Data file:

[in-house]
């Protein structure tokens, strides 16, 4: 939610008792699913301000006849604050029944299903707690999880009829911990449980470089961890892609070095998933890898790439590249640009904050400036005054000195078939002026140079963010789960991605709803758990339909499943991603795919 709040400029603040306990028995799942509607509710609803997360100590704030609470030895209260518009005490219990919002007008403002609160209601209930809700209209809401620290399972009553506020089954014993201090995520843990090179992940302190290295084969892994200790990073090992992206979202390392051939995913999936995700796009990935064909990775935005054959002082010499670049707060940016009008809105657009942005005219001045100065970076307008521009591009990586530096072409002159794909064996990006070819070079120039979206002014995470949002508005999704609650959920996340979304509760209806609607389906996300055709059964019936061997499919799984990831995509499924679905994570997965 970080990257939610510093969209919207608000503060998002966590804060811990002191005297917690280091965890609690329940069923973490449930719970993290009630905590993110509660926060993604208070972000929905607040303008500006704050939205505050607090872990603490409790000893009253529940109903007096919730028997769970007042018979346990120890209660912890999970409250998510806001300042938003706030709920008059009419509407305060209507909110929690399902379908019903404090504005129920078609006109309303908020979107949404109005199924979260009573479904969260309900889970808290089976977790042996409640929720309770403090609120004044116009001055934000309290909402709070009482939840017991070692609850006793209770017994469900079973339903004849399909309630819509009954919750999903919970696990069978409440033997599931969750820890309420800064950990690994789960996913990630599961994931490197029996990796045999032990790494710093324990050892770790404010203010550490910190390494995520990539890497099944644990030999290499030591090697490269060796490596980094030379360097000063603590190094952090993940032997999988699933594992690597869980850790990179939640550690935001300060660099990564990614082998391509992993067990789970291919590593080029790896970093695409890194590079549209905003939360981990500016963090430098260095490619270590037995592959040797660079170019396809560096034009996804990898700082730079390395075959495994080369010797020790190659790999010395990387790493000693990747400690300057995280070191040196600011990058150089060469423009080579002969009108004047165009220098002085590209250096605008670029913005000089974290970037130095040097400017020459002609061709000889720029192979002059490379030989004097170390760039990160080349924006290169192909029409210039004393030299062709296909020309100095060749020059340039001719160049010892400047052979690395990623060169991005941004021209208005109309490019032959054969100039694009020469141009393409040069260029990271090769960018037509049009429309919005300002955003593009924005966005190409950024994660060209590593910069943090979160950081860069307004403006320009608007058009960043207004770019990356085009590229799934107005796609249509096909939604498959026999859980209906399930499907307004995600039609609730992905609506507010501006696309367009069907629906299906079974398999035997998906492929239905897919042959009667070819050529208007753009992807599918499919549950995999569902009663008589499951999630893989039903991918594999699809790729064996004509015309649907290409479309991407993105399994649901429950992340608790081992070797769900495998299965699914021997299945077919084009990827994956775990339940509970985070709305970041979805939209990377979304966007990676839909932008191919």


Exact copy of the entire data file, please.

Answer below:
[in-house]
């Protein structure tokens, strides 16, 4: 939610008792699913301000006849604050029944299903707690999880009829911990449980470089961890892609070095998933890898790439590249640009904050400036005054000195078939002026140079963010789960991605709803758990339909499943991603795919 709040400029603040306990028995799942509607509710609803997360100590704030609470030895209260518009005490219990919002007008403002609160209601209930809700209209809401620290399972009553506020089954014993201090995520843990090179992940302190290295084969892994200790990073090992992206979202390392051939995913999936995700796009990935064909990775935005054959002082010499670049707060940016009008809105657009942005005219001045100065970076307008521009591009990586530096072409002159794909064996990006070819070079120039979206002014995470949002508005999704609650959920996340979304509760209806609607389906996300055709059964019936061997499919799984990831995509499924679905994570997965 970080990257939610510093969209919207608000503060998002966590804060811990002191005297917690280091965890609690329940069923973490449930719970993290009630905590993110509660926060993604208070972000929905607040303008500006704050939205505050607090872990603490409790000893009253529940109903007096919730028997769970007042018979346990120890209660912890999970409250998510806001300042938003706030709920008059009419509407305060209507909110929690399902379908019903404090504005129920078609006109309303908020979107949404109005199924979260009573479904969260309900889970808290089976977790042996409640929720309770403090609120004044116009001055934000309290909402709070009482939840017991070692609850006793209770017994469900079973339903004849399909309630819509009954919750999903919970696990069978409440033997599931969750820890309420800064950990690994789960996913990630599961994931490197029996990796045999032990790494710093324990050892770790404010203010550490910190390494995520990539890497099944644990030999290499030591090697490269060796490596980094030379360097000063603590190094952090993940032997999988699933594992690597869980850790990179939640550690935001300060660099990564990614082998391509992993067990789970291919590593080029790896970093695409890194590079549209905003939360981990500016963090430098260095490619270590037995592959040797660079170019396809560096034009996804990898700082730079390395075959495994080369010797020790190659790999010395990387790493000693990747400690300057995280070191040196600011990058150089060469423009080579002969009108004047165009220098002085590209250096605008670029913005000089974290970037130095040097400017020459002609061709000889720029192979002059490379030989004097170390760039990160080349924006290169192909029409210039004393030299062709296909020309100095060749020059340039001719160049010892400047052979690395990623060169991005941004021209208005109309490019032959054969100039694009020469141009393409040069260029990271090769960018037509049009429309919005300002955003593009924005966005190409950024994660060209590593910069943090979160950081860069307004403006320009608007058009960043207004770019990356085009590229799934107005796609249509096909939604498959026999859980209906399930499907307004995600039609609730992905609506507010501006696309367009069907629906299906079974398999035997998906492929239905897919042959009667070819050529208007753009992807599918499919549950995999569902009663008589499951999630893989039903991918594999699809790729064996004509015309649907290409479309991407993105399994649901429950992340608790081992070797769900495998299965699914021997299945077919084009990827994956775990339940509970985070709305970041979805939209990377979304966007990676839909932008191919």